Rhetorical Analysis Essay On Into The Wild

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Hand in Hand
“I wanted movement and not a calm course of existence. I wanted excitement and danger and the chance to sacrifice myself for my love. I felt in myself a superabundance of energy which found no outlet in our quiet life.” (Leo Tolstoy’s “Family Happiness”). Jon Krakauer's story influences the way we perceive Chris. The manner in which it was written was ingenous. Jon leads us away from liking Chris, but then slowly without realizing it, we start sympathizing with him. At the end of the book, we find ourselves at a crossroads of, do we actually feel sorry for Chris, as if he were a brother or sister; someone who meant something to us, or are we just being the kind hearted soul we were brought up to be?
In the book, Into the Wild, author Jon Krakauer claims that Chris McCandless is misunderstood. People weren’t able to empathize with his choices. Krakauer establishes this notion by inputting his own story and comparing himself to Chris. Peter Christian’s Criticism of McCandless is a provocative essay stating that Chris is a whack job, his story is completely pointless and not worth the time it takes to read. Peter Christian is right when he states, “There was nothing heroic or even mysterious about what Chris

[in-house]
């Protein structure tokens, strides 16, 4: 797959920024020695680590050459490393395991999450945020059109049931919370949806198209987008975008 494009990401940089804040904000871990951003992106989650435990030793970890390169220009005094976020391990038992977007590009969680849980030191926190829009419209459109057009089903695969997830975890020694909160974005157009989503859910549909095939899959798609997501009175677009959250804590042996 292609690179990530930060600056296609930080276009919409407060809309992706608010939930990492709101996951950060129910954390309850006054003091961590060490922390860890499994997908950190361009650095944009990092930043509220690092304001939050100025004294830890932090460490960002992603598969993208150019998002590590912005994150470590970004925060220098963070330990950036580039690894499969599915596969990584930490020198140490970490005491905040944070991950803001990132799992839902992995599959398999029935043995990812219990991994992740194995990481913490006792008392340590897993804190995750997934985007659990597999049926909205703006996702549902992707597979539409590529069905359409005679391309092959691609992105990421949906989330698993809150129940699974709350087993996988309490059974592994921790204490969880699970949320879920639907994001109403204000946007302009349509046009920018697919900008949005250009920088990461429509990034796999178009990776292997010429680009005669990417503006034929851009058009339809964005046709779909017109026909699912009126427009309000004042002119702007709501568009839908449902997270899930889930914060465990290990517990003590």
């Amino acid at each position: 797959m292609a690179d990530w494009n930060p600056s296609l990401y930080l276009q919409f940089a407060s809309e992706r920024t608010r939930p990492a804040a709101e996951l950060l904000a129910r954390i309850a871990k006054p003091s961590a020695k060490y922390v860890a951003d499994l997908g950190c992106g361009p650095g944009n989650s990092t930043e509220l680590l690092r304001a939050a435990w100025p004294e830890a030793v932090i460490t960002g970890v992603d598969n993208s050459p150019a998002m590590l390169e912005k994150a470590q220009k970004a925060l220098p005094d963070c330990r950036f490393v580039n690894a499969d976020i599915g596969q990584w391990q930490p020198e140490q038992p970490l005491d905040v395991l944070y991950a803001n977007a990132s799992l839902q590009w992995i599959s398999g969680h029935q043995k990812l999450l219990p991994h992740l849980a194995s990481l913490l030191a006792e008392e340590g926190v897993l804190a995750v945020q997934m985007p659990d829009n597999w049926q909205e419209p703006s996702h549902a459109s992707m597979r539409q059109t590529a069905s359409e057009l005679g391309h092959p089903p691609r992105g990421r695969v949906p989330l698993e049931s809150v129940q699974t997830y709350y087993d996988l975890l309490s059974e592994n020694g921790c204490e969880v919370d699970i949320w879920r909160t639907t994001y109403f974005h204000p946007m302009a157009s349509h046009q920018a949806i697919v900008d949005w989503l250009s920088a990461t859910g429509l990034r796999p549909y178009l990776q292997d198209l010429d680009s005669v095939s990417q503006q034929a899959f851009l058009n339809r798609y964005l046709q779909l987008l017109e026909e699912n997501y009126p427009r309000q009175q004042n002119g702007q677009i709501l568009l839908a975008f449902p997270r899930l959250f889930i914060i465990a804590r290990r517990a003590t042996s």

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We can only think that this is how Chris felt when he “walked into the wild” (Krakauer 69). Instead of the nonsense of everyday life, Jon let himself focus on one goal: survival. Both Chris and Jon packed up and left a comfortable life to seek adventure just beyond their reach. They both had issues with their fathers. The difference between their stories is that Jon returned to his life, whereas Chris lost his. “He never understood that the Devil’s Thumb was the same as medical school, only different” (Krakauer 150). On this journey, Jon realized that his father wasn’t just being hard on him so he could also become a doctor, but rather achieve success at his own
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